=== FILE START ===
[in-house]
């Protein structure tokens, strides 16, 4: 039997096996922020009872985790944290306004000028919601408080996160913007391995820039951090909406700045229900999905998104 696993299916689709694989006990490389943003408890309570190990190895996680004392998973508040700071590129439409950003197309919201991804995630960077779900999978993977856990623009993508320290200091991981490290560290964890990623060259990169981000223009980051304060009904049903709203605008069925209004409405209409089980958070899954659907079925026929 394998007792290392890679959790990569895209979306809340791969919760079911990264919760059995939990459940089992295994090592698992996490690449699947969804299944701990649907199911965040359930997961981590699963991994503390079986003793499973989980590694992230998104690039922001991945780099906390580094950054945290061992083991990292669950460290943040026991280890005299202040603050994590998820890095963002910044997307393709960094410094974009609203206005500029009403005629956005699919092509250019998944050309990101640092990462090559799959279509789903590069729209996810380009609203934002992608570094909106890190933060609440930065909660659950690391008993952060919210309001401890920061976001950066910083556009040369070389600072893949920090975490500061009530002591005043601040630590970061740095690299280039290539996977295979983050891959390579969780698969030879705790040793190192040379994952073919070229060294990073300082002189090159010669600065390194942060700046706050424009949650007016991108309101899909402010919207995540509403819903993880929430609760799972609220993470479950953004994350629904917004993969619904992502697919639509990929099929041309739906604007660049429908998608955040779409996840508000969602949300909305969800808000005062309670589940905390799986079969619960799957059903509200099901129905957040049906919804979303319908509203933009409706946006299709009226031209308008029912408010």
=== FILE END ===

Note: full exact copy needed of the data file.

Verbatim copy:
[in-house]
């Protein structure tokens, strides 16, 4: 039997096996922020009872985790944290306004000028919601408080996160913007391995820039951090909406700045229900999905998104 696993299916689709694989006990490389943003408890309570190990190895996680004392998973508040700071590129439409950003197309919201991804995630960077779900999978993977856990623009993508320290200091991981490290560290964890990623060259990169981000223009980051304060009904049903709203605008069925209004409405209409089980958070899954659907079925026929 394998007792290392890679959790990569895209979306809340791969919760079911990264919760059995939990459940089992295994090592698992996490690449699947969804299944701990649907199911965040359930997961981590699963991994503390079986003793499973989980590694992230998104690039922001991945780099906390580094950054945290061992083991990292669950460290943040026991280890005299202040603050994590998820890095963002910044997307393709960094410094974009609203206005500029009403005629956005699919092509250019998944050309990101640092990462090559799959279509789903590069729209996810380009609203934002992608570094909106890190933060609440930065909660659950690391008993952060919210309001401890920061976001950066910083556009040369070389600072893949920090975490500061009530002591005043601040630590970061740095690299280039290539996977295979983050891959390579969780698969030879705790040793190192040379994952073919070229060294990073300082002189090159010669600065390194942060700046706050424009949650007016991108309101899909402010919207995540509403819903993880929430609760799972609220993470479950953004994350629904917004993969619904992502697919639509990929099929041309739906604007660049429908998608955040779409996840508000969602949300909305969800808000005062309670589940905390799986079969619960799957059903509200099901129905957040049906919804979303319908509203933009409706946006299709009226031209308008029912408010």